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Decision-making processes in agile leadership

Yvonne Wicke | 5. December 2019

A new challenge

Until now, management levels were used to leading, guiding and controlling their teams in clearly predetermined scenarios and predefined project plans.

With an increasingly agile way of working, but also due to the increasing need for digitalization in management processes, leadership models and decision-making processes are changing.

Agility as a risk?

"Agile" has been on everyone's lips, not least since the emergence of the SCRUM method in software development. The ever faster moving and changing world demands faster and more flexible management methods. One inevitable consequence is a shift in decision-making authority to lower management levels and specialists. Instead of a division of labor, the focus is on independent action towards a common vision.

Does this now mean that the manager at the level above can simply hope that the employees are working in the right direction?

No! Only stable decision-making, prioritization and commitment processes are playing an increasingly important role as the "antithesis" to flexible working methods.

Decision-making processes - what is important?

  • Forcing a quality process to exchange the right definition and understanding of the business requirement between sender and receiver or between customer and supplier.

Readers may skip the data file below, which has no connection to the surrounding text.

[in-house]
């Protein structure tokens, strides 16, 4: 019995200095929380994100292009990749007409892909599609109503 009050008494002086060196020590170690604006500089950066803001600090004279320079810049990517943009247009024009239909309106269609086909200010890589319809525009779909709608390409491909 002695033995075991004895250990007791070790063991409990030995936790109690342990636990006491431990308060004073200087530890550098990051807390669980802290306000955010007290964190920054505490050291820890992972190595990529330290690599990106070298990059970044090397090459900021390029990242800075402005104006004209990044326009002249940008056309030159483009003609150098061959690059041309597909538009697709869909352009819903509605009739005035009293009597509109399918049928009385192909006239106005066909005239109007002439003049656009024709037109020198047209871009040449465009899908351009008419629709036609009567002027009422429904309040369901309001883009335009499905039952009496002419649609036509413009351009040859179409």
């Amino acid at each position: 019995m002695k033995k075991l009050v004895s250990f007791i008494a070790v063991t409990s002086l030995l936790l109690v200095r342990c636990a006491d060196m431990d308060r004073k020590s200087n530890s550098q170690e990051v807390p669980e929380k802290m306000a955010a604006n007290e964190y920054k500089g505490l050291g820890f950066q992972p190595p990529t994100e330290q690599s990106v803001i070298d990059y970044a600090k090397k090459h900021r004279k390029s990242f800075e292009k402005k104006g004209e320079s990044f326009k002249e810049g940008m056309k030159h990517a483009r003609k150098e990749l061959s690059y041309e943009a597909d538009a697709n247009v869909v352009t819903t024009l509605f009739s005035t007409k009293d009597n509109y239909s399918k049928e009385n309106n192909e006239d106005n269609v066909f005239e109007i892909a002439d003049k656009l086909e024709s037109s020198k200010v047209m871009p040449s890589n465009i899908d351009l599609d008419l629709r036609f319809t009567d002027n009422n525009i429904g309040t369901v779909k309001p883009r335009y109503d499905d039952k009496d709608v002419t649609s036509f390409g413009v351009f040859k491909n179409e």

• Objectifiable evaluation criteria and scales in order to be able to take the evaluation "intuitively" correctly.
  • Common and sufficiently precise understanding of the task and the current status as well as the goal. This understanding alone is enough to create a commitment.
  • "Intuitive" assessments of the situation and the necessary next steps must be named and made available to the other team members. Ignoring intuitive assessments leads to "white spots" in the discussion, i.e. something that is not talked about, but which becomes more and more present the longer it is ignored.
  • Task prioritization must also be subject to clear commitment. The manager must always ensure this.
  • Decisions in an agile environment must be recognizably committed in order to avoid subsequent disputes, blind performance and negative moods. Commitment must be carried out objectively. Objections must be resolved in a resource-oriented manner.
  • Subsequent feedback and "maneuver criticism" must be carried out in a forward-looking process. The "How can we do even better in the future?" replaces the "Why did this happen?"

It is also necessary to develop certain skills as a team.

  • Knowing the mechanisms of how people make decisions in their emotional and cognitive systems is a prerequisite for being able to make distributed, independent decisions.
  • Trust and unconditional appreciation among team members must be actively encouraged and demanded.
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